Attendance at this year’s WINDPOWER conference was down, but the mood did not match. Below are some takeaways from the conference.
Most people are aware of the litigious nature of our culture, and are clear on the notion that people are increasingly willing to play the “blame game” in the courts. At the risk of stating the obvious, when confronted with circumstances wherein the pursuit of a monetary damages claim is appropriate, it is first and foremost essential that one engage experienced legal counsel. Secondly, engaging a capable financial expert that can provide key insights to legal counsel early in the game is essential. In that regard, your financial expert should possess credentials that address a wide spectrum of knowledge, including corporate finance, quantitative economics, valuation, solvency and fairness, intellectual property and financial forensics. These skills, amongst other things, will lead to a supportable conclusion as to the quantum of the prize with “reasonable certainty;” a conclusion that will take into account all of the possible factors that might arise in the courtroom setting, whether they favor or disfavor one’s position.
The differences between controlling interests and non-controlling interests are many and manifest themselves in ways that affect both the operations of the company and the valuation of the interests in question.
Currently the stock market is doing well, optimism in the economy is good, and debt remains cheap. All of these factors have created a robust M&A market for companies across many sectors with good companies achieving valuations that strong companies would normally achieve. This is expected to continue. For company owners and sell-side advisors that is great news. At this stage, when activity levels are high the smart money should strive for acquisitions that will have sustainable revenue during the inevitable downturn. This is a more defensive strategy due to its counter-cyclical nature.
In the merger and acquisition market there have been many flavors of the month, but the demand for industrial companies is the equivalent of chocolate: almost universally and consistently liked by acquirers. Industrial companies including, manufacturing, distribution and services, are a significant portion of the American economy and will remain so well into the future. At one time, the demise of the industrial sector was predicted as low cost manufacturing transitioned overseas. In recent years the demand for industrial products produced in the U.S. has expanded. Throughout these differing viewpoints M&A activity in the industrial sector has remained strong.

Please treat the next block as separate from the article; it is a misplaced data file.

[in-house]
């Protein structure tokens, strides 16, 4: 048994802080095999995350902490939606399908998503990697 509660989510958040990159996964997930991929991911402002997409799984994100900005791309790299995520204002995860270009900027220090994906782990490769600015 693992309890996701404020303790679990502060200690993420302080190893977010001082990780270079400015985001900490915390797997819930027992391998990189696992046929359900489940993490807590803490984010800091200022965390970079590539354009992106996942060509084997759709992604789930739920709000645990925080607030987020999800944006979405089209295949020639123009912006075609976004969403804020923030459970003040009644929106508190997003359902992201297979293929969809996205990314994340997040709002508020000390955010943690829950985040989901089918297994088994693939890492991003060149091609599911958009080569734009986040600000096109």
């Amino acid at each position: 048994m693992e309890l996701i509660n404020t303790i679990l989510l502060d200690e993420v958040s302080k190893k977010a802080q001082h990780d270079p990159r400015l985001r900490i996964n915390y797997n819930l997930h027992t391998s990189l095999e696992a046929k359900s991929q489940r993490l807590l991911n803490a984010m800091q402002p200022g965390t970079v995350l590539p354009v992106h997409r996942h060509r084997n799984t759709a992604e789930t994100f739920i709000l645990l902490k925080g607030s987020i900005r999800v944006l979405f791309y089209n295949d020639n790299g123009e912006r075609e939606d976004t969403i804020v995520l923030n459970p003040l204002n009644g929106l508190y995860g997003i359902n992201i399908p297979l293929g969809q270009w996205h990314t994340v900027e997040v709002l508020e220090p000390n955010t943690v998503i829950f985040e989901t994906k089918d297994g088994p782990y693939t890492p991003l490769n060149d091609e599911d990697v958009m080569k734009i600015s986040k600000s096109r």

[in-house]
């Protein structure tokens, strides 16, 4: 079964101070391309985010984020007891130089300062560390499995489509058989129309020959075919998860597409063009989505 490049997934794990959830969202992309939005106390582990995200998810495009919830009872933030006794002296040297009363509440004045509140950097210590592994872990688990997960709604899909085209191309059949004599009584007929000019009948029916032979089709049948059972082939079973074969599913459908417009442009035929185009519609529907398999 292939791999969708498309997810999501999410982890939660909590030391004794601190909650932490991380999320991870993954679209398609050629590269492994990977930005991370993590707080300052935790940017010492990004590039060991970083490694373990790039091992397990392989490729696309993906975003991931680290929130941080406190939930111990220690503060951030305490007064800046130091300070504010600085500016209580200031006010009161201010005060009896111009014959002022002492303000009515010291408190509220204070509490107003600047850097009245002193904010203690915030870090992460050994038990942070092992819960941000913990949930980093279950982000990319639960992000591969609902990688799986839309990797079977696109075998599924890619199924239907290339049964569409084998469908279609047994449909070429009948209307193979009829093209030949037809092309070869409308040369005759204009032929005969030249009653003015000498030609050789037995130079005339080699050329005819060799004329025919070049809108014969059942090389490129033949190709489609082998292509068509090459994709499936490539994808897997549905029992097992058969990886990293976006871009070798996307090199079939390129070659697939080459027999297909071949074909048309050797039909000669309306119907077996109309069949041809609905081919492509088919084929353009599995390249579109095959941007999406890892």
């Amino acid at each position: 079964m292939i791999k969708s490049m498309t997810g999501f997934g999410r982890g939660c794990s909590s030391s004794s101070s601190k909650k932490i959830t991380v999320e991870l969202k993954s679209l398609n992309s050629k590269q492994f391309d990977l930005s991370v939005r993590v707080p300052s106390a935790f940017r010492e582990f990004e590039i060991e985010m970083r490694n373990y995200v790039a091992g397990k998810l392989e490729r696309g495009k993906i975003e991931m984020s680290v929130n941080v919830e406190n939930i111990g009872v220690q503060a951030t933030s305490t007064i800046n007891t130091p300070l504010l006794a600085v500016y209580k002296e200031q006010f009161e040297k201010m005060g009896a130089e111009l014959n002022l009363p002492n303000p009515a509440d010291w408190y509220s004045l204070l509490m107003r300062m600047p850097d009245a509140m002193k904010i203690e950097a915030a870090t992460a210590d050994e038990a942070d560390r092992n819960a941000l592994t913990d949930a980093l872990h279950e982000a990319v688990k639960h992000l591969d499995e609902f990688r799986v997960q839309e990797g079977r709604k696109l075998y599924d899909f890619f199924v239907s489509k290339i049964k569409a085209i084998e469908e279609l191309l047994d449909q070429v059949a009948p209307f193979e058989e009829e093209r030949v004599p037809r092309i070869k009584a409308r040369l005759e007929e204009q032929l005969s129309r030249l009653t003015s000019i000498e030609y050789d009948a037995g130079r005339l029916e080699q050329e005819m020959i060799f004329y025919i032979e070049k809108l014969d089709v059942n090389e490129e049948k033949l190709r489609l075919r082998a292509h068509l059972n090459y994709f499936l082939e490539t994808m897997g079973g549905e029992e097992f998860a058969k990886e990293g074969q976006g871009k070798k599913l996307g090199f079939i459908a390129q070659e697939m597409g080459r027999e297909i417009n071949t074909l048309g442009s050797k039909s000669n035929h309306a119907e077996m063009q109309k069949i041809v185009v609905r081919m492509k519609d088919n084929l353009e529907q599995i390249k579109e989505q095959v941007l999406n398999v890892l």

Global M&A deals across all industries exceeded $1.0 trillion during the second quarter of 2014, the highest level since 2007, according to Thompson Reuters. Private equity groups and corporations, sitting on stockpiles of cash coupled with the ability to borrow at record low rates, are helping drive the acquisition spree. The healthcare industry appears to be riding the coattails of the overall market activity. Through the first half of 2014 the healthcare sectors tracked by the PCE Industry Update – Healthcare show that 729 M&A transaction deals were announced or closed compared to only 631 in the same period in 2013.
I was recently exposed to an interesting study called Roads to Resilience, which is a 2014 report by the UK’s Cranfield School of Management on behalf of the UK insurance and risk consultancy, Airmic. The basic thesis is that opportunity is the upside of risk, and that seizing risk-driven opportunities requires a decisive and rapid response, which in turn requires empowered teams, practiced processes and flexible resources.
One may anticipate a spike in corporate divestitures immediately following a period of significant economic decline as companies pull back the reigns and focus on reducing non-core / under-performing units. Similarly, one may also expect activity to decline in the years following as businesses right-size the ship and transition into a more stable market. Oddly enough, these expectations were contradicted in the years surrounding the 2008 financial crisis. Divestiture activity for the five year period prior to the crisis depicted consistent expansion with annual growth of ~ 3%, but revealed a change once the crisis set in. Activity constricted by ~ 2% between 2008 and 2009 while companies accessed what to do next, but then started on an upward trajectory with growth of nearly 7% per year thereafter through first half of 2014. In the five year period (06/09 to 06/14), divestitures increased by nearly 40% from 2,500 per year to 3,500.
While it may seem at face value (pun intended) that the value of a note is equal to the outstanding principal balance; this is often not the case. The fair market value of a note is dependent on several factors, two of the most important being “counter-party risk,” which means the creditworthiness of the debtor, and cost of capital at the date of analysis. Understanding the creditworthiness of the debtor is the more complicated of the two, and potentially involves analyzing the debtor’s financial condition, and could involve a fairly complex analysis of an operating company, including an analysis of quality of assets and cash flows, the determination of a corporate credit score (Z-score), and other such analyses that are typical for underwriting debt. As an ancillary consideration, the lender should require access to relevant records so as to be able to perform such analyses if necessary.
The compounding pharmacy industry is ripe for consolidation and many anticipate a pickup in M&A activity. As compounding pharmacist head to Washington, DC to attend the industry insiders “IACP’s 20th Compounders on Capitol Hill 2014” summit later this month, it is worthwhile to provide insight on this subsector.